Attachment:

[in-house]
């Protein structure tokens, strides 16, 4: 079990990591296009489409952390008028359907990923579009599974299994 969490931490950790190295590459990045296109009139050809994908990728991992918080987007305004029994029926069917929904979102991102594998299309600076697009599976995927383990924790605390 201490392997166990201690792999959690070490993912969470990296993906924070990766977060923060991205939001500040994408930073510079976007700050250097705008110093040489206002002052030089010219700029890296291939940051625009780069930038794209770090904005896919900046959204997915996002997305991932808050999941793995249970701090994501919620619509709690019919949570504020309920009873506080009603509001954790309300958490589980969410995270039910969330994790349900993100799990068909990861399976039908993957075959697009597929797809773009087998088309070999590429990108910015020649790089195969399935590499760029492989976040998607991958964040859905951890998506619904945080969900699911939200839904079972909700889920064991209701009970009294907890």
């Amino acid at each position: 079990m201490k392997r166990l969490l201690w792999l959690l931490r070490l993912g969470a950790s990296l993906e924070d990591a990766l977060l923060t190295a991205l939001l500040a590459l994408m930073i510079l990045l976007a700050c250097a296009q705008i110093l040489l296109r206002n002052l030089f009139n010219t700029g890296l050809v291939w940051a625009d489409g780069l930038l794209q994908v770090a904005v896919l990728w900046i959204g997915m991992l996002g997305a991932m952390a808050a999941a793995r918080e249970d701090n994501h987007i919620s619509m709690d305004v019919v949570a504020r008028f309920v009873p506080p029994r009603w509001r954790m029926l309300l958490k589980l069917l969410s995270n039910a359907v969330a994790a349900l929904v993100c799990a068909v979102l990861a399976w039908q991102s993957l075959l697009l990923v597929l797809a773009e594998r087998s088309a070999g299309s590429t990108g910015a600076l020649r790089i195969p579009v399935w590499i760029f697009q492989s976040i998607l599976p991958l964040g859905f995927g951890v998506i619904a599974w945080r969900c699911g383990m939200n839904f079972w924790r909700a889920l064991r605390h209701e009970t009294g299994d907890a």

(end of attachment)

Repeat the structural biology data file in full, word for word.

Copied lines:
[in-house]
């Protein structure tokens, strides 16, 4: 079990990591296009489409952390008028359907990923579009599974299994 969490931490950790190295590459990045296109009139050809994908990728991992918080987007305004029994029926069917929904979102991102594998299309600076697009599976995927383990924790605390 201490392997166990201690792999959690070490993912969470990296993906924070990766977060923060991205939001500040994408930073510079976007700050250097705008110093040489206002002052030089010219700029890296291939940051625009780069930038794209770090904005896919900046959204997915996002997305991932808050999941793995249970701090994501919620619509709690019919949570504020309920009873506080009603509001954790309300958490589980969410995270039910969330994790349900993100799990068909990861399976039908993957075959697009597929797809773009087998088309070999590429990108910015020649790089195969399935590499760029492989976040998607991958964040859905951890998506619904945080969900699911939200839904079972909700889920064991209701009970009294907890």
């Amino acid at each position: 079990m201490k392997r166990l969490l201690w792999l959690l931490r070490l993912g969470a950790s990296l993906e924070d990591a990766l977060l923060t190295a991205l939001l500040a590459l994408m930073i510079l990045l976007a700050c250097a296009q705008i110093l040489l296109r206002n002052l030089f009139n010219t700029g890296l050809v291939w940051a625009d489409g780069l930038l794209q994908v770090a904005v896919l990728w900046i959204g997915m991992l996002g997305a991932m952390a808050a999941a793995r918080e249970d701090n994501h987007i919620s619509m709690d305004v019919v949570a504020r008028f309920v009873p506080p029994r009603w509001r954790m029926l309300l958490k589980l069917l969410s995270n039910a359907v969330a994790a349900l929904v993100c799990a068909v979102l990861a399976w039908q991102s993957l075959l697009l990923v597929l797809a773009e594998r087998s088309a070999g299309s590429t990108g910015a600076l020649r790089i195969p579009v399935w590499i760029f697009q492989s976040i998607l599976p991958l964040g859905f995927g951890v998506i619904a599974w945080r969900c699911g383990m939200n839904f079972w924790r909700a889920l064991r605390h209701e009970t009294g299994d907890a």